Easter will soon be here, and now is the time of Lent.
Most Protestants do not really understand Lent. They think it’s just a Catholic thing and do not really pay it much mind. So what is it really, and why is it such a big deal?
Easter represents the resurrection of Christ. We all know that. This is why we celebrate it on Sunday. Christ was crucified on a Friday; we now call that Good Friday. He was taken down and hurriedly buried the same day because the next day was the Sabbath and no work could be done. (John 19:31). He rose on the third day, and so we celebrate Easter on Sunday. (Remember that the Sabbath was Saturday until a few hundred years after Christ).
We pick Easter by a “simple” little formulary: Easter is the first Sunday after the first full moon after the Spring Equinox. Simple right? Like Christmas, when the early church were declaring the dates for Christian holidays, they merged several of the traditions of the pagan and indigenous religions into one big Christian festival.
So now that we’ve got Easter down pat…
Lent begins on Ash Wednesday which is forty-six days before Easter, and was originally considered a 40-day fasting period (fasting is not allowed on Sundays) to represent the 40-day fast of Jesus in the desert. The day before Ash Wednesday is known as Fat Tuesday. Yes, good readers, it is true. What we now know of as Mardi Gras came to be because of people eating and drinking and partying it up prior to having to fast for Lent.
As I said above, Lent was designed as a fasting period where all Christians ate very little for the 46-days (minus Sundays) to represent Christ’s fasting in the desert. At some point in time the fasting became simply not eating meat (beef, pork, poultry). Then from there it went into not eating meat on Ash Wednesday and Good Friday.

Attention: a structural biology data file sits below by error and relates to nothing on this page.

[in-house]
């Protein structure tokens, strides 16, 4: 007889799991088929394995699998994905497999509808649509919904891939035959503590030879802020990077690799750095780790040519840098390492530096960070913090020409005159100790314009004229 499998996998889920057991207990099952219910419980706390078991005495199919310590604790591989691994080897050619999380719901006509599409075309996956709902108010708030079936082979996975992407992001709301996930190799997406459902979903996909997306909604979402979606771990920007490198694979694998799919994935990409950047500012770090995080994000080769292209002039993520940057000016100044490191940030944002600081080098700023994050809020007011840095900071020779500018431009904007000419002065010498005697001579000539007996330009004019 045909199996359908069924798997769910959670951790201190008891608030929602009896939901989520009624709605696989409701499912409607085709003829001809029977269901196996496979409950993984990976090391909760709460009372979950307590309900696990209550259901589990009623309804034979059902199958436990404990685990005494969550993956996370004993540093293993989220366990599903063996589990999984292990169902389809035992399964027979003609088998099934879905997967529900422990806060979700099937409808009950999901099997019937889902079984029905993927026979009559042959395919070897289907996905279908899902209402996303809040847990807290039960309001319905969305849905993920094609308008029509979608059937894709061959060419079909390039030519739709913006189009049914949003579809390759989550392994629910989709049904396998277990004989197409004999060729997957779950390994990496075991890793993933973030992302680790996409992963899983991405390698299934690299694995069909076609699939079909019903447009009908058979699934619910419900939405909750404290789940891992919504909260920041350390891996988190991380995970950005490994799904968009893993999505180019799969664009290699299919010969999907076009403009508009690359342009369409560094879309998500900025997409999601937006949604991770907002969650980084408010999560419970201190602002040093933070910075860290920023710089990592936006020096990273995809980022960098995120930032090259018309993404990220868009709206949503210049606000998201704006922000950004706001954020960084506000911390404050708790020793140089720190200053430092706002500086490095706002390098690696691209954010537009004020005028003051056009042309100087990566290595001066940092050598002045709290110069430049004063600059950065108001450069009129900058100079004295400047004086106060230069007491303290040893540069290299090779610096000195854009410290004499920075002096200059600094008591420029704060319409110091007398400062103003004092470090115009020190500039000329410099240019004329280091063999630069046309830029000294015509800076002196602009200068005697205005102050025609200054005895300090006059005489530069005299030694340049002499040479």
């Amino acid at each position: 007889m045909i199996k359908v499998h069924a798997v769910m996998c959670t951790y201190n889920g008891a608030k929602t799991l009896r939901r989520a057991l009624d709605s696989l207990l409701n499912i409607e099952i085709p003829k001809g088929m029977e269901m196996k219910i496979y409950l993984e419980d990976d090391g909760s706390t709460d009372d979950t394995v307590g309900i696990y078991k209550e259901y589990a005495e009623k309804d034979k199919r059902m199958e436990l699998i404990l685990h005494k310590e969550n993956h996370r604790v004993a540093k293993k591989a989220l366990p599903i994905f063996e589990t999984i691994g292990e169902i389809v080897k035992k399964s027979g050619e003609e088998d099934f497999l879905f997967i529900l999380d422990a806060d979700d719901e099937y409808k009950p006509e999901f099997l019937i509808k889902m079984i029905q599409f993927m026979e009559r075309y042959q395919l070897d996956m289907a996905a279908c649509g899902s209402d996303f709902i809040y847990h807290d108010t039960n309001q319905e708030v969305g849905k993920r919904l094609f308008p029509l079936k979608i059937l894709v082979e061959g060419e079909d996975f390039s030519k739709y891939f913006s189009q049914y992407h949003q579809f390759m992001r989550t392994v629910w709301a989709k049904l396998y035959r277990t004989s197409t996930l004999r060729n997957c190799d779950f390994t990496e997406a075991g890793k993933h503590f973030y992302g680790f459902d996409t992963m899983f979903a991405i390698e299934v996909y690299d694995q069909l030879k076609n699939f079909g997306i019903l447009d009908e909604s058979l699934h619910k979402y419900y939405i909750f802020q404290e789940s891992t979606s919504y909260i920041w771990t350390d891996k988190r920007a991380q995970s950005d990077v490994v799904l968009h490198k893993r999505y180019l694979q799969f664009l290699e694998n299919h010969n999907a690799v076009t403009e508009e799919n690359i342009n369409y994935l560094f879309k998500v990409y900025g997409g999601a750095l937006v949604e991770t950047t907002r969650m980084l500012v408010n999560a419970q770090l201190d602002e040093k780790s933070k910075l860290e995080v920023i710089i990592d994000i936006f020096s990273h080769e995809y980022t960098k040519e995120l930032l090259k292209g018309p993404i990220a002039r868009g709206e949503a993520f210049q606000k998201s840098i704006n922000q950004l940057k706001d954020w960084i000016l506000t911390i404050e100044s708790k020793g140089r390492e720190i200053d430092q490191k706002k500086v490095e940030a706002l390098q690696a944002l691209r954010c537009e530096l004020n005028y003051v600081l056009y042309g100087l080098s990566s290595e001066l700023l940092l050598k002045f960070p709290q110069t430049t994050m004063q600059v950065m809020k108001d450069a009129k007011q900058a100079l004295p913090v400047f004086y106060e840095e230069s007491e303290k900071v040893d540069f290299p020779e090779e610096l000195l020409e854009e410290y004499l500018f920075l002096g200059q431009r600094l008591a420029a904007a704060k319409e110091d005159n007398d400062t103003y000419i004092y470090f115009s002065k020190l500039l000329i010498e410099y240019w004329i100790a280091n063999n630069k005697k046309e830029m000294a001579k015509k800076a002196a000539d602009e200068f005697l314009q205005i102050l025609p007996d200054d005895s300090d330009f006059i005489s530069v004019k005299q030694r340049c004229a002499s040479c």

Fasting has somewhat fallen out of favor among Christians in modern society. I really feel this is because fasting was too hard and not worth many people’s time – sadly, a lot like prayer and meditation has also become today.
More traditionally in today’s time, during Lent, Catholics and many Protestants pick one thing that means something to them, or that they enjoy, and they do without it for the period of Lent. Common things are chocolate, or sodas, or fishing, or some other item. Again, this is to represent the trials that Christ went through in the desert prior to the crucifixion.
Everyone says that we should put the meaning back into the season. Well, that is what Lent is. If you don’t want to pull the full 40-day fast, at least find something else to do without. But it has to be something you enjoy. How about trying to do without television or movies? Perhaps doing without gossip (sorry, current events)? Or better yet, how about giving up Facebook for 40 days? Instead of spending time posting “If you love Jesus, you’ll repost this!” How about acknowledging His trials and tribulations by spending your posting time in prayer or helping others? It’s just a thought.
Think about it.